It’s not the first time I’ve spent the night in jail, click here for my post on Clink 78 but it is the first time I’ve stayed in a such a luxurious one. Having recently spent a weekend Cambridge it seemed only fair to take Visit England up on their kind offer of a trip to Oxford. And I was all the more excited to learn the accommodation for my overnight stay was the Malmaison, Oxford’s quirkiest hotel. A former prison, now a boutique hotel, this Oxford hidden gem is right next to Oxford Castle. Built in 1071 AD by William the Conqueror, this former stronghold is now part of the Oxford Castle Unlocked attraction, which also boasts a courtyard of bars and restaurants as well as a medieval crypt, Heritage Centre and the original castle mound.
The castle was first linked to being the site of a jail since way back when in 1230. It was completely rebuilt in 1786 – this led to what now form the C-wing, Houses of Correction, and The Governor’s House (rooms 301-312) which was added in 1848. The last execution to take place at Oxford prison was in 1950, the hanging cell is now part of the hotel staff area. In 1996 Oxford prison closed its cell doors, reopening one of its wings as a Malmaison hotel in 2006.
It may be part of a chain of hotels, the Malmaison, but what I love about this boutique Oxford hotel is the way in which it retains many of the prison’s features, keeping the character of the building intact. The interior of the A Wing (see my photo above) with its central atrium, metal galleries, glass walkways and staircases is exactly how I imagined the inside of a prison to be (based on watching films and TV of course). This may explain why it has been used as the location for TV series including Inspector Morse, Bad Girls and The Bill and Hollywood blockbuster The Spy Game. There’s also a lavish bar (it used to be the Governor’s House) with a very high ceiling, for guests on the third floor and there’s a roof terrace which looks out across Oxford’s spires.
Walking through an original iron cell door felt a bit on the strange side. But any thoughts I had of it being a bit creepy to sleep in a former prison cell, that was potentially home to hardened criminals, went out of the window as soon as I stepped inside my luxury room. A double cell room, on the 5th floor, it’s one of the 38 rooms in the former A Wing. It’s hard to imagine that the gorgeous adjacent bathroom, complete with a free-standing cast-iron tub, also used to house prisoners too.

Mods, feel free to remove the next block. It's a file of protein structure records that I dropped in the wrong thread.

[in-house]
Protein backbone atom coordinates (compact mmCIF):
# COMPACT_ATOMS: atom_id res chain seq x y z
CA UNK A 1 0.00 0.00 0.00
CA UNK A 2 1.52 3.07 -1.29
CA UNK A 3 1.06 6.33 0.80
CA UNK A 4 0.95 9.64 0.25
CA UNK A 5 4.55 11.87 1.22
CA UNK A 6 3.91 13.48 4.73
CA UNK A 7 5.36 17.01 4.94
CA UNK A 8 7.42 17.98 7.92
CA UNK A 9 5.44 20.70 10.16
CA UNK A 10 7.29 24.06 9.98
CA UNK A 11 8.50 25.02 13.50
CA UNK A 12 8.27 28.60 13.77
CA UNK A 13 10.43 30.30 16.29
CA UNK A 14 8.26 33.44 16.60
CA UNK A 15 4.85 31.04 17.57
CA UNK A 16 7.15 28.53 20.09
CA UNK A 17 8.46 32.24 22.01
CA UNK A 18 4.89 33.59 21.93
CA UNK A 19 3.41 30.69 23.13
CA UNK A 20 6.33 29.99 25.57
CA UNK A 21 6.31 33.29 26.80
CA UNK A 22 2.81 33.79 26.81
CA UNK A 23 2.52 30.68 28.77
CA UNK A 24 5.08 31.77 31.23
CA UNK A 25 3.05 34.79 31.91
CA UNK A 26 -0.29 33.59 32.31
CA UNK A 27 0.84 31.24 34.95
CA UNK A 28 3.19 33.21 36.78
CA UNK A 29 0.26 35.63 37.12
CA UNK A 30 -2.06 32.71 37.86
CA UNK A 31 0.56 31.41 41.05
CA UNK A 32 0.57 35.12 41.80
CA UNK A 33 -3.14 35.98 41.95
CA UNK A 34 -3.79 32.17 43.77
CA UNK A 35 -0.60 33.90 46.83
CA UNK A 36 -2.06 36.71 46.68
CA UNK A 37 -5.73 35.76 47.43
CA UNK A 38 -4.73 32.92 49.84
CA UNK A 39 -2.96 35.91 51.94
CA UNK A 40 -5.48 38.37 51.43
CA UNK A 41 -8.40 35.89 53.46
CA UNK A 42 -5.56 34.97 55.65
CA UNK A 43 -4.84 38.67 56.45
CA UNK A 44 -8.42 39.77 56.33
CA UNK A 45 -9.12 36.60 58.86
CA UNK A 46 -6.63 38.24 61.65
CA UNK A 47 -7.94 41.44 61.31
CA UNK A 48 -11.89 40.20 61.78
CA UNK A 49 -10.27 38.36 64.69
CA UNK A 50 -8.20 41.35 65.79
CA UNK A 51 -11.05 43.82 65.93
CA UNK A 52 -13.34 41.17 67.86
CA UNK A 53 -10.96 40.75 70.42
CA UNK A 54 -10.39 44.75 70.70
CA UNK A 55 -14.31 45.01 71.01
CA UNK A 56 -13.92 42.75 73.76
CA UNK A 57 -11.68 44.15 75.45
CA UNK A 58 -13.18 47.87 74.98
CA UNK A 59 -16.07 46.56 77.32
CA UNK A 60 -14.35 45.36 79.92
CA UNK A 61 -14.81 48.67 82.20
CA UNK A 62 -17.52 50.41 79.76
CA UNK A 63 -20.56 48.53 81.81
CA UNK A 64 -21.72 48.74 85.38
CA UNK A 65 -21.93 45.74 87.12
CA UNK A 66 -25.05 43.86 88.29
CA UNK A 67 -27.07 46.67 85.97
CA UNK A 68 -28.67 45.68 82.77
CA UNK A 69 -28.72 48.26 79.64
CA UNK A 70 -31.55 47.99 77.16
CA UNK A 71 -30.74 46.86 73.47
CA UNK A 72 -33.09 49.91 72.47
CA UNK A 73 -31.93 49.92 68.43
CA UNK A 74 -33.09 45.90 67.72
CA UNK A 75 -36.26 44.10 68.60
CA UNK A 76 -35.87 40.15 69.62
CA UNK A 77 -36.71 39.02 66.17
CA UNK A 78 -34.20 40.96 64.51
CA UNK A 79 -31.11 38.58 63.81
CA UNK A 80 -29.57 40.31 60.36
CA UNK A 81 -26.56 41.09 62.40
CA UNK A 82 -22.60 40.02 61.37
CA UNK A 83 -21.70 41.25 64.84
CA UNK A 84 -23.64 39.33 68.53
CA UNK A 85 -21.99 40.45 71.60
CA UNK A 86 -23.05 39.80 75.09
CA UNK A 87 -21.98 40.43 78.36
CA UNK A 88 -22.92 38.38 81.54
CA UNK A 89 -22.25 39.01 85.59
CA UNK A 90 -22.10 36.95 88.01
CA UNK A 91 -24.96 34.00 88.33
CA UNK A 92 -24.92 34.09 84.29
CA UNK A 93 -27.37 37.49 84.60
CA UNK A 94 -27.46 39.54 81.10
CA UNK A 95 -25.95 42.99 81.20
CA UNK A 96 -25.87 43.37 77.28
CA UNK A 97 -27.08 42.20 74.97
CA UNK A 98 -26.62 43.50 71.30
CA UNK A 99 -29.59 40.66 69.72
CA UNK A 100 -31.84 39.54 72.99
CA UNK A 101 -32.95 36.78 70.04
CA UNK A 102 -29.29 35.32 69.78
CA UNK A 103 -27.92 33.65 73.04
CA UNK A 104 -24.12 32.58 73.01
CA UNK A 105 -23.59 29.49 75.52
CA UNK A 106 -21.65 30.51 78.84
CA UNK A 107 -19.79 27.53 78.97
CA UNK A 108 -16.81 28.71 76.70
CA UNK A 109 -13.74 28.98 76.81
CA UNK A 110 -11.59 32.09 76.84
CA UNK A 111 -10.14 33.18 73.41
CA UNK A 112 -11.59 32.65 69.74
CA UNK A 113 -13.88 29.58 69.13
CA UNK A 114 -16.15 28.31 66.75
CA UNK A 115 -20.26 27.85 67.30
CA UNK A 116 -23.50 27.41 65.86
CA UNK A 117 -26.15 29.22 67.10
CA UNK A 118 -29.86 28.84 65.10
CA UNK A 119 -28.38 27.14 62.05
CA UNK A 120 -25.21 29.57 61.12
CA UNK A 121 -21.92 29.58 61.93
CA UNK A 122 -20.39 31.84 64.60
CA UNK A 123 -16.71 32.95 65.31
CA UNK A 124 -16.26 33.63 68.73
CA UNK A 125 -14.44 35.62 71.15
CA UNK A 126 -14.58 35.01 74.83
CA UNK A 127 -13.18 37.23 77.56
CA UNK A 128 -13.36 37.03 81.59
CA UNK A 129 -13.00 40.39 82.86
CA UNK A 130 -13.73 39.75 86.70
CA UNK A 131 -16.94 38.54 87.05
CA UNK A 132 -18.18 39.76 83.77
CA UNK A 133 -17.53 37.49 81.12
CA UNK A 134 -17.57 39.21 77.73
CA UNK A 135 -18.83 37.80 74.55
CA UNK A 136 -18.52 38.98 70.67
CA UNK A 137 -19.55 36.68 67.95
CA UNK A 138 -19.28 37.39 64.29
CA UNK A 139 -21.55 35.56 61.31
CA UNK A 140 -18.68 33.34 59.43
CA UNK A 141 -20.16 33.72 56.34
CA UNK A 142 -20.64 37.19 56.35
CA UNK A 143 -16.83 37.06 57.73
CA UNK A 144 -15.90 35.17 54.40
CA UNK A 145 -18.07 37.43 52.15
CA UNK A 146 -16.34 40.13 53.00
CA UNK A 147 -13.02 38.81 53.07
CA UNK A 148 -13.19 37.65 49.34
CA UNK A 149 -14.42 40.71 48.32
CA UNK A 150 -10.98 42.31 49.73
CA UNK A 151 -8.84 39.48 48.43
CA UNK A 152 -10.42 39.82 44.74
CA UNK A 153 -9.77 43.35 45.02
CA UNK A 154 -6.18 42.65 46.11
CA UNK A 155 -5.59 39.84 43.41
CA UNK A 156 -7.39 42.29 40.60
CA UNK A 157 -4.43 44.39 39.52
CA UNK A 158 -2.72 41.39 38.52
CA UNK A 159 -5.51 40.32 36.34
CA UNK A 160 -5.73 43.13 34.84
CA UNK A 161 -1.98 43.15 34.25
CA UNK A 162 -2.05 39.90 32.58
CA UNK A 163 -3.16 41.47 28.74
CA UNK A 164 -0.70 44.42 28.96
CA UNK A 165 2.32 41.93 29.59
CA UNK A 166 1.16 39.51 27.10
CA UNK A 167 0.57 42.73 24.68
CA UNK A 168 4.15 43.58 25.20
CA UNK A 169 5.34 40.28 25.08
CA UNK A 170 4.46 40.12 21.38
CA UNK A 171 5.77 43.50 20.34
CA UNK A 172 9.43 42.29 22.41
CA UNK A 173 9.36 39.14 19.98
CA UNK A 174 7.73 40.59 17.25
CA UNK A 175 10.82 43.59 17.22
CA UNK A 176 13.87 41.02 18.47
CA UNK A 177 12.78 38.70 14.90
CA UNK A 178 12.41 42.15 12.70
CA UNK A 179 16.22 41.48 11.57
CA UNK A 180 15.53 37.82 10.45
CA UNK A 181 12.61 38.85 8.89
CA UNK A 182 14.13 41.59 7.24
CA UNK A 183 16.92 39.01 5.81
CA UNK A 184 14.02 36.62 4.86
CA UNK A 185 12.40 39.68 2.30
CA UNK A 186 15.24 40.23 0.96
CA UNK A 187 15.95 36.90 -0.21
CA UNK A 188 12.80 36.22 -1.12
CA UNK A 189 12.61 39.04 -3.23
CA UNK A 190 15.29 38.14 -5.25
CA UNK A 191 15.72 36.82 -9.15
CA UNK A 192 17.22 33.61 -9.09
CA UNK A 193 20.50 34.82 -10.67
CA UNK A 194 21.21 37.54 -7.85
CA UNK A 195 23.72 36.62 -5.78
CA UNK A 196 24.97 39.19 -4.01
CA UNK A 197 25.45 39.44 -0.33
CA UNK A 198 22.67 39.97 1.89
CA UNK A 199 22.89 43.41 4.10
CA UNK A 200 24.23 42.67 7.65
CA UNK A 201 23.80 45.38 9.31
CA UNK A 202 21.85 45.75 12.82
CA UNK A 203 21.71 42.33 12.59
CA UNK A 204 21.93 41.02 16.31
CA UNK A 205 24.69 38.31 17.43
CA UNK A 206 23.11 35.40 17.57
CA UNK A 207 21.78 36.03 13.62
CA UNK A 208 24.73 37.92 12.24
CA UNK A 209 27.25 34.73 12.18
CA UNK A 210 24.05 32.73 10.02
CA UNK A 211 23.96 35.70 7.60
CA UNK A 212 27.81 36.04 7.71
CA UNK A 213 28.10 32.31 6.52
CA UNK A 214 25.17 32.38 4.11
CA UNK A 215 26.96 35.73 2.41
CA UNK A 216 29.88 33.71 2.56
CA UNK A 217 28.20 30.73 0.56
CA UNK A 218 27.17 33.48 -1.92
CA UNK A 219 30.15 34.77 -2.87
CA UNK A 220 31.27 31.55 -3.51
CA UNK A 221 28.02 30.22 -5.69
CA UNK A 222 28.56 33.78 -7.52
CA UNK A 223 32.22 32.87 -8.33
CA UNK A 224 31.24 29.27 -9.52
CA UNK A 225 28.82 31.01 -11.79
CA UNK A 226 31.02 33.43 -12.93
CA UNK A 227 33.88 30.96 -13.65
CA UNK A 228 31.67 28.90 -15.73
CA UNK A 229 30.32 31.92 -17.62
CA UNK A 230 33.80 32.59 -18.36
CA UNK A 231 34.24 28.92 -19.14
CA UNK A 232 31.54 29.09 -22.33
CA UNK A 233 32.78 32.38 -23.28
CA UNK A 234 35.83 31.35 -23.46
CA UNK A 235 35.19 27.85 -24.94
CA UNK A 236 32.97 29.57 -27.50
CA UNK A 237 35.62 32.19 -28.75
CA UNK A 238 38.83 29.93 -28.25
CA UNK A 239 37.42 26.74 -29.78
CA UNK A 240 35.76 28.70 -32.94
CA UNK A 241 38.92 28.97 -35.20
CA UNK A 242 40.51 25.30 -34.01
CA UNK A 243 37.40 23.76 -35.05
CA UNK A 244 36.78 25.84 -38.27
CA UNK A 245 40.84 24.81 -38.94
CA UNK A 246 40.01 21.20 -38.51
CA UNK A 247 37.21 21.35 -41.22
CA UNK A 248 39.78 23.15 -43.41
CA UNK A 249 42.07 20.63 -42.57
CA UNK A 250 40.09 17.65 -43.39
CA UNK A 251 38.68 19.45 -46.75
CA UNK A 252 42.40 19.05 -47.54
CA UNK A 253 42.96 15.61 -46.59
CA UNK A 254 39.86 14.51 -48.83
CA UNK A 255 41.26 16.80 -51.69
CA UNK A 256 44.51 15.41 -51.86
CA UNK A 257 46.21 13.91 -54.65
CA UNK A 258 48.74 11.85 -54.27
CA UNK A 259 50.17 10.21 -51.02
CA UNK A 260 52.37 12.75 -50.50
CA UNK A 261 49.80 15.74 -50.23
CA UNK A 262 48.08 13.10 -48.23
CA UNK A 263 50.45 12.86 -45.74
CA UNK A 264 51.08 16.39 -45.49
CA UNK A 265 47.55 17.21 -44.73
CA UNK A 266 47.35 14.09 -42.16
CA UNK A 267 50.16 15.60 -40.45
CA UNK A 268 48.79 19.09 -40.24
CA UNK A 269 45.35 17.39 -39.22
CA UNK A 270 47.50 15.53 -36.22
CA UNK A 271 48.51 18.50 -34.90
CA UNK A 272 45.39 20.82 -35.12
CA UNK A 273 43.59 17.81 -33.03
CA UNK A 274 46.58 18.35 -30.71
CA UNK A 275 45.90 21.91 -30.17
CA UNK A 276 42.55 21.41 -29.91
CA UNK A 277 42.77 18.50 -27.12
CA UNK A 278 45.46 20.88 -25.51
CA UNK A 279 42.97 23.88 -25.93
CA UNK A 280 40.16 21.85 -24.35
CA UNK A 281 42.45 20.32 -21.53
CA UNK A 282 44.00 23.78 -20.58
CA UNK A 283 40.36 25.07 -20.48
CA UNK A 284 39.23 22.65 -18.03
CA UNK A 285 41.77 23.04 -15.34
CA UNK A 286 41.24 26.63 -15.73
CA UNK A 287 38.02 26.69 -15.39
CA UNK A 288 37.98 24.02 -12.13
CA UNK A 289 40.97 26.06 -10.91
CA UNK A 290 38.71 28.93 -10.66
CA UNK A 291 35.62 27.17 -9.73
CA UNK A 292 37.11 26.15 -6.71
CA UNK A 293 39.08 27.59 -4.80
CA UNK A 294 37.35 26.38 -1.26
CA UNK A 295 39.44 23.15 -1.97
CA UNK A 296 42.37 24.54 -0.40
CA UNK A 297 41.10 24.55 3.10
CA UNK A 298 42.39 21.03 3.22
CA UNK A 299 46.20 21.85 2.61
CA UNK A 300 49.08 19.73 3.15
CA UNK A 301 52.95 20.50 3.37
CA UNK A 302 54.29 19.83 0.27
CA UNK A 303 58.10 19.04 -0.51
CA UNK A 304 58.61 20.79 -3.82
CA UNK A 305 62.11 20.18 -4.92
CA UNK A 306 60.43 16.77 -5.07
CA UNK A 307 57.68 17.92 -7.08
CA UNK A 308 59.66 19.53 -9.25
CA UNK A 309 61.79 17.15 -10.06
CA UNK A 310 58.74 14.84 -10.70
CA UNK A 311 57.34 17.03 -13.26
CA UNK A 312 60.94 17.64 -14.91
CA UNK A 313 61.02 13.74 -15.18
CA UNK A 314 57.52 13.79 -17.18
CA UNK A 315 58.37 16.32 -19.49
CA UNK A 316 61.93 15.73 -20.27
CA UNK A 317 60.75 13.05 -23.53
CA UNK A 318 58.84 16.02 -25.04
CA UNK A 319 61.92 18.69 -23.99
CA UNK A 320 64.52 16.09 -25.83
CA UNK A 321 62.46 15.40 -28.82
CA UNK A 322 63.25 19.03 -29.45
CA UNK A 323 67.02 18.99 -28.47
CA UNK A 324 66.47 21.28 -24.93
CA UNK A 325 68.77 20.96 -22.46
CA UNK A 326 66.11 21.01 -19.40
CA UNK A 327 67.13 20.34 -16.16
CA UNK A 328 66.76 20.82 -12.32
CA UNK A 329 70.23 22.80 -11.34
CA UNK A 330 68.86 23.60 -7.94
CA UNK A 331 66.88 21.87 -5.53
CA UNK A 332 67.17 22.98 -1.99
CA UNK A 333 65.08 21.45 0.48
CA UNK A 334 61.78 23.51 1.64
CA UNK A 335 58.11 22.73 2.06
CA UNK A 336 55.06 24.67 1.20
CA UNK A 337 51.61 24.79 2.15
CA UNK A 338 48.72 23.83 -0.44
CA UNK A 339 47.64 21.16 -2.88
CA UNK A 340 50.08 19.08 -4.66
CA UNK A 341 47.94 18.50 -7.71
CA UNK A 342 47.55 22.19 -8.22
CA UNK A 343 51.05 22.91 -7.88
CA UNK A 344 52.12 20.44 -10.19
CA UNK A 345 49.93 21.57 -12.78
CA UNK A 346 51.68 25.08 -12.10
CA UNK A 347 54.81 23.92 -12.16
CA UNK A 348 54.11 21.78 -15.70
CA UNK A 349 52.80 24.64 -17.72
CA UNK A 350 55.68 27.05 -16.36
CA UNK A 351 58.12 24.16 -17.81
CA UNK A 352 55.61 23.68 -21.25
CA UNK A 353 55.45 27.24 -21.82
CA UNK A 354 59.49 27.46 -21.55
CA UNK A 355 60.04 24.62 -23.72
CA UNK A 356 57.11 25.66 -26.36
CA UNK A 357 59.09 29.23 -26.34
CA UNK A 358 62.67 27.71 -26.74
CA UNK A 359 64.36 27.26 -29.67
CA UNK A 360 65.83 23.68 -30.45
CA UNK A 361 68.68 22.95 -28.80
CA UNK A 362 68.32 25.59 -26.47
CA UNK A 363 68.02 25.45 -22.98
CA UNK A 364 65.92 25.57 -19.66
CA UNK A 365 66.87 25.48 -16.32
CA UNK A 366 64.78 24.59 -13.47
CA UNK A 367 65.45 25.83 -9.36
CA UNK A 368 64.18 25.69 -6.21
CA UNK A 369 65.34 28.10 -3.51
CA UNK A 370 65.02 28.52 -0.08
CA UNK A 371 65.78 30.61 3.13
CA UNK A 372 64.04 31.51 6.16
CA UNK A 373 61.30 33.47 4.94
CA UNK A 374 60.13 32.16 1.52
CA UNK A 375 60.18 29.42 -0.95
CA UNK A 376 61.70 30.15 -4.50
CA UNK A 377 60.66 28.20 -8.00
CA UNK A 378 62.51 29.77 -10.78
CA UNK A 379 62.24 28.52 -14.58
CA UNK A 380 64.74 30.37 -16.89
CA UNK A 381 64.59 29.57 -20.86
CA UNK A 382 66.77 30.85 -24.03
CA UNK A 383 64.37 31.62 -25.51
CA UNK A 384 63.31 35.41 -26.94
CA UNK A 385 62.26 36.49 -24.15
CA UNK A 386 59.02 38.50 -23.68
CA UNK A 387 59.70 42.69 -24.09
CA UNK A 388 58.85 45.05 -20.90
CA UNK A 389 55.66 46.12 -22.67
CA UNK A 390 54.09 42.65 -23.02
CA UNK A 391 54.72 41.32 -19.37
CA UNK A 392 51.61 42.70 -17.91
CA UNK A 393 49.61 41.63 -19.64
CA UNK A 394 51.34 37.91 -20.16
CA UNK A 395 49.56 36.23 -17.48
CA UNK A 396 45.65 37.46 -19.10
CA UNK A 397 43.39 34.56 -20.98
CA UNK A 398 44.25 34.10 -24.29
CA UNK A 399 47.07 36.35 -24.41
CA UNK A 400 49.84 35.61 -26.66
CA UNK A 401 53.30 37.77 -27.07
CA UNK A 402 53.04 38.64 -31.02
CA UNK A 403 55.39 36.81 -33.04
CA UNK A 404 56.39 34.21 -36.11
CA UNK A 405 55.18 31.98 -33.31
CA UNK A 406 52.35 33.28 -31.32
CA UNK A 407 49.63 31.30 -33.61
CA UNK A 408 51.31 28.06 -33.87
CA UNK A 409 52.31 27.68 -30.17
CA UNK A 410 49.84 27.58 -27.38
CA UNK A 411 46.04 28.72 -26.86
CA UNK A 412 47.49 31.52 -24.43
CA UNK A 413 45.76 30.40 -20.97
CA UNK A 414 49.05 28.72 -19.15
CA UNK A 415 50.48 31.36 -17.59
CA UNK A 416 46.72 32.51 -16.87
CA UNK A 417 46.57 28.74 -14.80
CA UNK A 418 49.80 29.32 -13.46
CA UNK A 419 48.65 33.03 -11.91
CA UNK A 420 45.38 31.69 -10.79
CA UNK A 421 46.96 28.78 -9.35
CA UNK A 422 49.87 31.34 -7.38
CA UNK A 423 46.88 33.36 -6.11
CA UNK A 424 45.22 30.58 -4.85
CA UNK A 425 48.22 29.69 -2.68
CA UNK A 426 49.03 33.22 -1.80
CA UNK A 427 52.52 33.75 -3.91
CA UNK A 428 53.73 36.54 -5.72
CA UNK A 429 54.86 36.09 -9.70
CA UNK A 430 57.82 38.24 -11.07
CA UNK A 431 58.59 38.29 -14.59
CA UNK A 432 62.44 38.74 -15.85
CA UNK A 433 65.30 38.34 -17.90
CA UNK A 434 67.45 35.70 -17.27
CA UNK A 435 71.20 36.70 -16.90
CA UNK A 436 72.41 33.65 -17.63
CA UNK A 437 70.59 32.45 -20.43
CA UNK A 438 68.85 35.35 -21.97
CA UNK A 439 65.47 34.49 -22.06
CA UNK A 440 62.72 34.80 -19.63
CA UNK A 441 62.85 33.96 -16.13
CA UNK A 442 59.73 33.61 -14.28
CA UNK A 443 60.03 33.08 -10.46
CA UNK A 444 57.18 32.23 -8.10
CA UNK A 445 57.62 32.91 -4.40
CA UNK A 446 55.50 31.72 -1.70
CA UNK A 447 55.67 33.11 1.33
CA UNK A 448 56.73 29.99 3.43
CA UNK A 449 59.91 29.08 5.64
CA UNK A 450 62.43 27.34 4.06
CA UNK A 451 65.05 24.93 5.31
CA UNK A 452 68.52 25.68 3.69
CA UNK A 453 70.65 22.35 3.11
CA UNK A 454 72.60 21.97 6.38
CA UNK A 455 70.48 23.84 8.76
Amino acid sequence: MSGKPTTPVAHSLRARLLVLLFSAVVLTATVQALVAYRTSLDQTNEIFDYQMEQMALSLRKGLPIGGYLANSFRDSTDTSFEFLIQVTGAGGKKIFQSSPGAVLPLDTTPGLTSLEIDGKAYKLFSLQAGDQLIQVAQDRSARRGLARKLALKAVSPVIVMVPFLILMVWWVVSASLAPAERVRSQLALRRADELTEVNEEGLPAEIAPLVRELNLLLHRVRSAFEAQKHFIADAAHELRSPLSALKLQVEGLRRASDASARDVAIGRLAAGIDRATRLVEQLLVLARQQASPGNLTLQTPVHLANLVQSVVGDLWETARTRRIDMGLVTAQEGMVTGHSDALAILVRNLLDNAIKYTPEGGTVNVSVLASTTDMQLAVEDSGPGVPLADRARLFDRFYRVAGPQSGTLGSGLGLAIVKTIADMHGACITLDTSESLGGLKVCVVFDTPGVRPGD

Apart from the quirky appeal of staying in a former prison, the other thing that makes the Malmaison Oxford a hidden gem is its location. It’s only about a five minute walk into Oxford town centre and yet it still feels far enough removed not to be too hectic. The hotel also serves up a great breakfast, and not just porridge as I opted for eggs royale with a generous helping of smoked salmon and hollandaise sauce on the side. My one night stay at the Malmaison Oxford definitely felt too short as it’s one hidden gem I’d happily let them lock me up in and throw away the key.
I’ve blogged before about how you can find Michelin star restaurants in the unlikeliest, and sometimes most unglamorous, of locations (click here for my post on Sat Bains restaurant in Nottingham) and it would be fair to say that the Alimentum restaurant in Cambridge most definitely ticks the boxes on that front. A 15-minute walk from Cambridge city centre Alimentium restaurant is adjacent to a Travelodge and business park that is home to a Tesco Express, Cineworld and Frankie’s pizzeria. The area doesn’t exactly ooze charm or scream Michelin star. But don’t let that put you off as lurking in the midst of this concrete jungle is a culinary hidden gem foodies will love.
Having read mixed reviews about the food and service at Alimentum I was a little anxious about going for dinner there. I had nothing to worry about as both the food and service were exemplary. Our table was booked for 6pm (the early bird session) and although we were a little late (which wasn’t a problem) we were surprised to find that there weren’t dining alone. Inside the contemporary decor felt like that of a bar (there is a bar area too near the entrance which has live music later in the night) with dark mahogany tables and red glasses.
While we deliberated over the food we were presented with some green olive crackers, a bit like poppadoms in texture. Their saltiness was offset by an accompanying zesty orange mayonnaise. As soon as we had devoured them, as if by magic, warm sage and onion bread and milk loaf appeared, along with a complimentary amuse-bouche of parsnip voluté with a syrupy swirl of apple caramel served with caramelised popcorn. The sharp, sweet tang of the apple worked really well against the rich, velvety soup that disappeared in a couple of greedy slurps.